some reason, women experience a lower quality of life in some
categories surveyed, such as physical function, energy levels and
experiencing bodily pain. Males seem to have a more positive view of
the availability and accessibility of various types of support for
although quality of life decreases following laryngectomy particularly
with regard to energy levels together with physical function and
physical role limitation, voice perception following restoration
doesn't appear to matter as much as people had thought.
most important factor, as mentioned before, is the social support of
family and friends, (and not forgetting Speech Language Pathologists),
in helping the laryngectomee to navigate their course through their new
way of life. Also the role of laryngectomee support groups can't be
underestimated in providing support and advice. As most respondents to
this survey came from support groups it was a bit hard to quantify the
value of belonging to a support group as opposed to not belonging to
voice quality doesn't necessarily affect quality of life, having a
voice above a minimal level seems important so some sort of voice
restoration should be adopted following total laryngectomy.
a personal note, the researcher says that one of the reasons women feel
they have a reduced quality of life is because all forms of voice
restoration produce a low pitched hoarse sound causing them to be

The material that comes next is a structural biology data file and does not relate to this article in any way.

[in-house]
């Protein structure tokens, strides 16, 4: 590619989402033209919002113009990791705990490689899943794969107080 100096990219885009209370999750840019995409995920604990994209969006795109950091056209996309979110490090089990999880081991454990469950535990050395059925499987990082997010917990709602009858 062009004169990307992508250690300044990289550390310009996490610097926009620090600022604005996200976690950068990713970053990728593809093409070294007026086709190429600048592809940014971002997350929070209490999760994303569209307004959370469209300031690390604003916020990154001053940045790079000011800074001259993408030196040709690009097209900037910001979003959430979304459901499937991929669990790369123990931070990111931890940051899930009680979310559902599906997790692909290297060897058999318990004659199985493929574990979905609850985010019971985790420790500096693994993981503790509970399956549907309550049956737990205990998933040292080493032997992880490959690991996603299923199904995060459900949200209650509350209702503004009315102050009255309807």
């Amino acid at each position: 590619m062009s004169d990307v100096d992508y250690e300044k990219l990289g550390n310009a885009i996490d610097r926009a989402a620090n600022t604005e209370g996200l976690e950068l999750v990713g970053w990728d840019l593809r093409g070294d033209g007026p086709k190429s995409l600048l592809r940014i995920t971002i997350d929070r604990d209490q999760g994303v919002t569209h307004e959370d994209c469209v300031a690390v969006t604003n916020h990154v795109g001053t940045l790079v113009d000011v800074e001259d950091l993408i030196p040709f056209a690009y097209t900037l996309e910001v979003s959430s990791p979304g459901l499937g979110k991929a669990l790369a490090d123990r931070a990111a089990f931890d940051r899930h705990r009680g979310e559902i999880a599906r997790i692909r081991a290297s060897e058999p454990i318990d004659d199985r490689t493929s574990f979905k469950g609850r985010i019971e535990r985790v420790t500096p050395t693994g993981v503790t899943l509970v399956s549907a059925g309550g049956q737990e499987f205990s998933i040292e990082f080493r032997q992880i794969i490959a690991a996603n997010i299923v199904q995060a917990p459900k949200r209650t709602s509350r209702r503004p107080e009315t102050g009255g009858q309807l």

mistaken for men in situations such as telephone conversations. Well I
work in a job where I spend a lot of time on the phone and I am forever
being mistaken for a woman, not that it upsets me unduly.
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the April, 2006, monthly meeting Julia Maclean and Professor Ian Cook
made a pitch for research funding into Dysphagia in laryngectomees to
be undertaken on a part-time basis by Julia Maclean through Latrobe
patient is about to undergo laryngectomy and is being reassured about
their prospects, survivability is emphasized and the various pros and
cons rarely touch on the possibility of experiencing swallowing
problems. However, the nature of a laryngectomy results in many
laryngectomees developing swallowing problems at some point after their
proposed research then, will attempt to identify the various problems
caused by the surgery and the changing structure of the throat from
both the surgery and any radiotherapy and, hopefully, propose
modifications to surgical procedures or radiation levels with a view to
giving future laryngectomees fewer swallowing difficulties.
there are 42 muscles used when swallowing, a fairly complicated
manoeuvre when you break it down, and a radical laryngectomy cuts
through nerves, muscles, veins, tendons etc, not to mention any
radiation or chemotherapy that may also be required. Professor Cook, a
gastroenterologist, has spent 18 years studying the swallowing
mechanism and will be available to be consulted throughout the research
period along with a number of doctors specialising in related fields,
including Alison Perry from Latrobe.
equipment that will be required is already currently available.
Laryngoscopes, micro cameras, electrodes and various medical